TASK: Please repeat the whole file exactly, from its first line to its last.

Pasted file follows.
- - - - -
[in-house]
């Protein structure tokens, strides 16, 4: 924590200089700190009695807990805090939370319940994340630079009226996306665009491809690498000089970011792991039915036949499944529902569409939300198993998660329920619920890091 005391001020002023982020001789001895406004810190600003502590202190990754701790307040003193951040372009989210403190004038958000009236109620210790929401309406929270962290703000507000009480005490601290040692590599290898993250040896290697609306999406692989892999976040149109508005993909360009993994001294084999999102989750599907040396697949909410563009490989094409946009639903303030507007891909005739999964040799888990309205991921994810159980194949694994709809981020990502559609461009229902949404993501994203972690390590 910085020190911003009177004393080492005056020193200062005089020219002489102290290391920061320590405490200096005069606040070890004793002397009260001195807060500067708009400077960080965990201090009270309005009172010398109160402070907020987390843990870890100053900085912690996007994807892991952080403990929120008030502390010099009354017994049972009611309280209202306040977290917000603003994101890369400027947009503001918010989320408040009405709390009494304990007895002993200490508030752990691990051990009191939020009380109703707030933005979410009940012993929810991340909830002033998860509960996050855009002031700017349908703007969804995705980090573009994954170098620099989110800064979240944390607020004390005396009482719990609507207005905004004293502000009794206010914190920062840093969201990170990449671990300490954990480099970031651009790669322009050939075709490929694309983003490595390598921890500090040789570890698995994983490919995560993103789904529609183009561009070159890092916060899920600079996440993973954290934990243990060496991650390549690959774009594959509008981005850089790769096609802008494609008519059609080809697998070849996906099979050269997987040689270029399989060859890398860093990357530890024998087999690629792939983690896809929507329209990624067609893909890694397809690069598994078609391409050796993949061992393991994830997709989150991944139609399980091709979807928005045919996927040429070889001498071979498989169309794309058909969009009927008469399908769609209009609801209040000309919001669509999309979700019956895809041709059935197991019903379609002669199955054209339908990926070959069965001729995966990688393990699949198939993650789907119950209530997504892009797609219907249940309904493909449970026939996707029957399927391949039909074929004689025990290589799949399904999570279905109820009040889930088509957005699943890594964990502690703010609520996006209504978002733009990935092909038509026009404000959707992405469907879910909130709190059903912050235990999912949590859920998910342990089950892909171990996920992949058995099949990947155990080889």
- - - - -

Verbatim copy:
[in-house]
């Protein structure tokens, strides 16, 4: 924590200089700190009695807990805090939370319940994340630079009226996306665009491809690498000089970011792991039915036949499944529902569409939300198993998660329920619920890091 005391001020002023982020001789001895406004810190600003502590202190990754701790307040003193951040372009989210403190004038958000009236109620210790929401309406929270962290703000507000009480005490601290040692590599290898993250040896290697609306999406692989892999976040149109508005993909360009993994001294084999999102989750599907040396697949909410563009490989094409946009639903303030507007891909005739999964040799888990309205991921994810159980194949694994709809981020990502559609461009229902949404993501994203972690390590 910085020190911003009177004393080492005056020193200062005089020219002489102290290391920061320590405490200096005069606040070890004793002397009260001195807060500067708009400077960080965990201090009270309005009172010398109160402070907020987390843990870890100053900085912690996007994807892991952080403990929120008030502390010099009354017994049972009611309280209202306040977290917000603003994101890369400027947009503001918010989320408040009405709390009494304990007895002993200490508030752990691990051990009191939020009380109703707030933005979410009940012993929810991340909830002033998860509960996050855009002031700017349908703007969804995705980090573009994954170098620099989110800064979240944390607020004390005396009482719990609507207005905004004293502000009794206010914190920062840093969201990170990449671990300490954990480099970031651009790669322009050939075709490929694309983003490595390598921890500090040789570890698995994983490919995560993103789904529609183009561009070159890092916060899920600079996440993973954290934990243990060496991650390549690959774009594959509008981005850089790769096609802008494609008519059609080809697998070849996906099979050269997987040689270029399989060859890398860093990357530890024998087999690629792939983690896809929507329209990624067609893909890694397809690069598994078609391409050796993949061992393991994830997709989150991944139609399980091709979807928005045919996927040429070889001498071979498989169309794309058909969009009927008469399908769609209009609801209040000309919001669509999309979700019956895809041709059935197991019903379609002669199955054209339908990926070959069965001729995966990688393990699949198939993650789907119950209530997504892009797609219907249940309904493909449970026939996707029957399927391949039909074929004689025990290589799949399904999570279905109820009040889930088509957005699943890594964990502690703010609520996006209504978002733009990935092909038509026009404000959707992405469907879910909130709190059903912050235990999912949590859920998910342990089950892909171990996920992949058995099949990947155990080889």